On the floor was a blood-stained knife which had been partially buffed. There were also blood-stains on the floor below and on the ceiling above the buffing wheel referred to by the detective. On the defendant's case there was put in evidence a death certificate made out by the official medical examiner of Passaic County, Dr. George W. Surgent, which stated that the immediate cause of death was "suicide by cutting instrument -- right wrist -- shock from hemorrhage." Dr. Surgent also testified that Mr. Kirschbaum died from a marked loss of blood from a self-inflicted wound. Dr. George P. Olcott's opinion, based upon an examination of the post mortem photographs of the wound, was that the wound was self-inflicted. Both of these opinions were, in the main, grounded upon the presence of what these two doctors described, as "hesitation marks." These hesitation marks, according to the doctors, are frequently present in the case of self-inflicted wounds and their presence is accounted for by the suicide's preliminary effort to determine how and where to inflict the wound. The result thereof is that the edges of the wound are serrated.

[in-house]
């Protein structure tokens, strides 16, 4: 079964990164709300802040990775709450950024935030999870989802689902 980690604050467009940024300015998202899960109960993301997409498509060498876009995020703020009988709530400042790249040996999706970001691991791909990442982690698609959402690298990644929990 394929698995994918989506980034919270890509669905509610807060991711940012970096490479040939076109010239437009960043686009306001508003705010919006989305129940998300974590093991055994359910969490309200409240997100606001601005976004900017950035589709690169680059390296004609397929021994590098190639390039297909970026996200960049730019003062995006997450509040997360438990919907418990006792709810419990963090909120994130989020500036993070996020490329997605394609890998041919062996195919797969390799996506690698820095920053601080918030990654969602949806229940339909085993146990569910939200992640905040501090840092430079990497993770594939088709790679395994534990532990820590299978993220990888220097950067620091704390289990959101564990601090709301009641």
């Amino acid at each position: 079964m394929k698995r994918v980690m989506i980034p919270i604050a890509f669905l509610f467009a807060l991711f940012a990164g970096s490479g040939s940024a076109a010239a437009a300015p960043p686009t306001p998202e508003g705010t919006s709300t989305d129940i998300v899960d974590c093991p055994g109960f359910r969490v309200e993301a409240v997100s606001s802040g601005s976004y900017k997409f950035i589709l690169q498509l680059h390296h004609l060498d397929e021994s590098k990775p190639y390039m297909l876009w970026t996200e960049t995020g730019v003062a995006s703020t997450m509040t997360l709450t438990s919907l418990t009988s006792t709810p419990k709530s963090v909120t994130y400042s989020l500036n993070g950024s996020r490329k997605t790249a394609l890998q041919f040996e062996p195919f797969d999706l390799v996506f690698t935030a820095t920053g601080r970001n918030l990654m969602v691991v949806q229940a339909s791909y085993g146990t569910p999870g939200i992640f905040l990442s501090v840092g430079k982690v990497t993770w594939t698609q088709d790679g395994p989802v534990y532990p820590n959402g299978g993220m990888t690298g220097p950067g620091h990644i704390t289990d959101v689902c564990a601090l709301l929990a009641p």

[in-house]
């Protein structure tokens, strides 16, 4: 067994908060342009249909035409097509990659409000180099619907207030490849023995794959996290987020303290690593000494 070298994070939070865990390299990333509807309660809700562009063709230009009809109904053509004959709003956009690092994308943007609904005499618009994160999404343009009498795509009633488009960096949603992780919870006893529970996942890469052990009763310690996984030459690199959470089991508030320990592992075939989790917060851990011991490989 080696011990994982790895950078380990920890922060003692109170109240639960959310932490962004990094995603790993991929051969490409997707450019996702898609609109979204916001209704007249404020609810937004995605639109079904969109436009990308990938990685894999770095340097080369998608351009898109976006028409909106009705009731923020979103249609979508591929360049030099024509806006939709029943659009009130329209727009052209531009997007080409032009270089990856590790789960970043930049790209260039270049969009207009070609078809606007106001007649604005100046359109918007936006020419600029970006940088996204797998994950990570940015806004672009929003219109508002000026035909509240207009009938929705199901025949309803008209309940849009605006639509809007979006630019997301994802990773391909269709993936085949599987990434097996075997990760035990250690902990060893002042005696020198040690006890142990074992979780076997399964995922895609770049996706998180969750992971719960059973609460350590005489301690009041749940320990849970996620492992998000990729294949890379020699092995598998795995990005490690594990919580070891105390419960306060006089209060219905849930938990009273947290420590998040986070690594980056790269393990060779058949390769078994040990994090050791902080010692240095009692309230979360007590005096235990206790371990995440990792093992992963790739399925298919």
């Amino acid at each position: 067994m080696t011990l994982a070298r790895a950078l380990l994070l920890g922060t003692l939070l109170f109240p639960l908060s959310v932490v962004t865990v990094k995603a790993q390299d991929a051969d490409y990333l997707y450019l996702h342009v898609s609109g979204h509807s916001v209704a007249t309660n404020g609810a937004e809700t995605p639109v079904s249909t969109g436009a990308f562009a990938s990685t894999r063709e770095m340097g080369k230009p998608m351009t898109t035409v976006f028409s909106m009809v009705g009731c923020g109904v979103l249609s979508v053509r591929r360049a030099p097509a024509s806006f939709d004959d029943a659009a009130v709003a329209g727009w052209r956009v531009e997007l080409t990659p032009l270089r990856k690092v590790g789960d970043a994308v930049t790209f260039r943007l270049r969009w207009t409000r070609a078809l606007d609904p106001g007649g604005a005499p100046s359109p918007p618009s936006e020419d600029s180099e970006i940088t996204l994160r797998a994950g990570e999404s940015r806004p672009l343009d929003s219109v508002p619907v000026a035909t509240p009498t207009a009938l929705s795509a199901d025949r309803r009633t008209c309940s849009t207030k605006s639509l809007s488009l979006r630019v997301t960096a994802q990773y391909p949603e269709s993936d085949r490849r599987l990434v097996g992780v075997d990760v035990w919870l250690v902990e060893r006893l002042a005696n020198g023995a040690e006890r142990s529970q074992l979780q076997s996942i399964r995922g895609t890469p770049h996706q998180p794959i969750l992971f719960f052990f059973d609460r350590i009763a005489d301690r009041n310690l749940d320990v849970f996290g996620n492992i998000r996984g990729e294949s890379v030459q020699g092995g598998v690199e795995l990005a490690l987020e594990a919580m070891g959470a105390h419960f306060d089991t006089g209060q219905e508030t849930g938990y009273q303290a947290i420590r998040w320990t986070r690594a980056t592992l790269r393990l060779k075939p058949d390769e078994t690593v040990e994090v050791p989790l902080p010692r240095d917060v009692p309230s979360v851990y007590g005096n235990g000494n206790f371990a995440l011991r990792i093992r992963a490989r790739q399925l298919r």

In this posture of the proofs, the trial court submitted the case to the jury and it returned a verdict in favor of the plaintiff.

The grounds of appeal are argued under four points. The first is directed to the court's denial of the motion for a directed verdict in favor of the defendant company. Our review of the evidence in this case leaves no doubt but that there was conflicting testimony which presented a jury question and therefore we find no error in the court's action in this regard. It is next asserted that the court erred in permitting the plaintiff, Friede Kirschbaum, over objection, to answer the following question, "do you know of any reason that your husband -- or motive that your husband could have had for killing himself? A. I don't know of any reason." Appellant's objection to this question is that an answer would require the witness to read the mind of the insured. The objection is without merit. The question clearly called for a statement of the witness' knowledge and nothing more. The next ground of appeal argued goes to the following question